The 2023 Ryder Cup tees off next week, and the European team will have a decidedly different look. Rory McIlroy and Jon Rahm will be at the first tee, but the Europeans will be without longtime legends Sergio Garcia, Lee Westwood, Ian Poulter, Martin Kaymer and Paul Casey. All of those stalwarts, along with would-be captain Henrik Stenson, jumped to LIV Golf last year, effectively ending their Ryder Cup careers.
For Nick Faldo, Ryder Cup legend, that's just fine. Speaking earlier this week on Golf Channel, Faldo dismissed the idea that the LIV players either deserved a shot on the team, or would help the team.
"We've got one of the strongest teams we've ever had," Faldo said, adding that the players who jumped to LIV are "done. that's it. The team has moved on, the game has moved on."
The LIV Golf European players resigned from the DP World Tour, formerly known as the European Tour, which in turn fined the players significant sums. Most players paid those fines, but Garcia did not. Since membership on the DP World Tour is a prerequisite for selection to the Ryder Cup team, the LIV players by default were not eligible.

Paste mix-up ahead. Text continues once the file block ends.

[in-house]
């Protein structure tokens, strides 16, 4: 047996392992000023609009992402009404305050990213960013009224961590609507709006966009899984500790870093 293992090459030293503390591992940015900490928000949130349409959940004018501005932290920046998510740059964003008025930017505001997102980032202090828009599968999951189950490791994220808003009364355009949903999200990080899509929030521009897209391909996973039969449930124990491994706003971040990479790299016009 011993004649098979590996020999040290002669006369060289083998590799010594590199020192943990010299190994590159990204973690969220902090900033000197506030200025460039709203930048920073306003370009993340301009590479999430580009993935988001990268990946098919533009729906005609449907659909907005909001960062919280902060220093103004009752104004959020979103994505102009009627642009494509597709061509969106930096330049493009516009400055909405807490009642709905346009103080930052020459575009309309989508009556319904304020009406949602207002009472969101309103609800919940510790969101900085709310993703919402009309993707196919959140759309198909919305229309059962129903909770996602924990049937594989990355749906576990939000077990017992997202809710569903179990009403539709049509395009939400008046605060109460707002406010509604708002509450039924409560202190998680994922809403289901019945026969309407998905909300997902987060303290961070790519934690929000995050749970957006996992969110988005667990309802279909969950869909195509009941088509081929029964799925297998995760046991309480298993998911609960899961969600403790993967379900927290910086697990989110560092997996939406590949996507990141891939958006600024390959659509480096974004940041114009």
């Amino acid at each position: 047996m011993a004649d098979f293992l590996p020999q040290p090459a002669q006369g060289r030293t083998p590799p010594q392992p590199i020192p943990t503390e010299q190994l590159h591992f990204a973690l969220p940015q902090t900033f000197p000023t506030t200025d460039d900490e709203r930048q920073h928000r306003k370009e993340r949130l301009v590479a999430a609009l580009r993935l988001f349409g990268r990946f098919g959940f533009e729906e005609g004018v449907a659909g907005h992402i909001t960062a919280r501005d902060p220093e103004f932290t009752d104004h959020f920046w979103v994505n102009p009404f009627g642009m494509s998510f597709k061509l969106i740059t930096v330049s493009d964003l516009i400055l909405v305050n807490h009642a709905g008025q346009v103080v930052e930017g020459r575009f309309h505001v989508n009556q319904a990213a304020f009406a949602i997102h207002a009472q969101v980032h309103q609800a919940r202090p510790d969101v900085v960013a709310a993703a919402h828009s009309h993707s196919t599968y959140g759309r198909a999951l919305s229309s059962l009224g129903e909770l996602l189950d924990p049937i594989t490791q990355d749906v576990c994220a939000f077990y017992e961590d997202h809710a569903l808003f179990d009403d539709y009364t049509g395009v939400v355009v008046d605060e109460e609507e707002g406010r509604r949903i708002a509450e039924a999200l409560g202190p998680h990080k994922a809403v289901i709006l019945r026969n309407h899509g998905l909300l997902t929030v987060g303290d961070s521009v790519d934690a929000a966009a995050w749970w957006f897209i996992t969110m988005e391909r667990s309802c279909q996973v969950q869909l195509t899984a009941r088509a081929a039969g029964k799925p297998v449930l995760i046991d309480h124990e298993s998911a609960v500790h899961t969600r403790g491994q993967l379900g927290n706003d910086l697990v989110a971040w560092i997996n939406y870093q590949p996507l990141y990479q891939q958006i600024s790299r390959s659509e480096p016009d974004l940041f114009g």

— Golf Today (@GCGolfToday) September 18, 2023
Over the course of his career, Faldo played in 11 Ryder Cups, totaling a record of 23-19-4 over 46 matches. Garcia, who has played in 10 Cups to date, has totaled 28.5 points, most all-time of any player. He reportedly made a last-ditch attempt to pay his way into eligibility, but was rejected.
Faldo captained the 2008 team that lost to Paul Azinger's squad at Valhalla. He dismissed the idea that players who jumped to LIV should be eligible for future captaincies, as well. "They left the tour. They knew what they were doing," Faldo said. "It was a mathematical equation for them. They knew there was going to be fallout from sponsors, but they decided to take the money and run."
The future of LIV and its relationship to the Ryder Cup and the DP World Tour remains uncertain. The PGA Tour, the DP World Tour and the Saudi Public Investment Fund (PIF), LIV's financial backer, reached an agreement in June to end hostilities and move forward with a newly created professional golf organization. How that affects the Ryder Cup and membership on the two tours is very much an open question, but as Faldo indicates, hard feelings from the split won't go away just because the lawsuits have.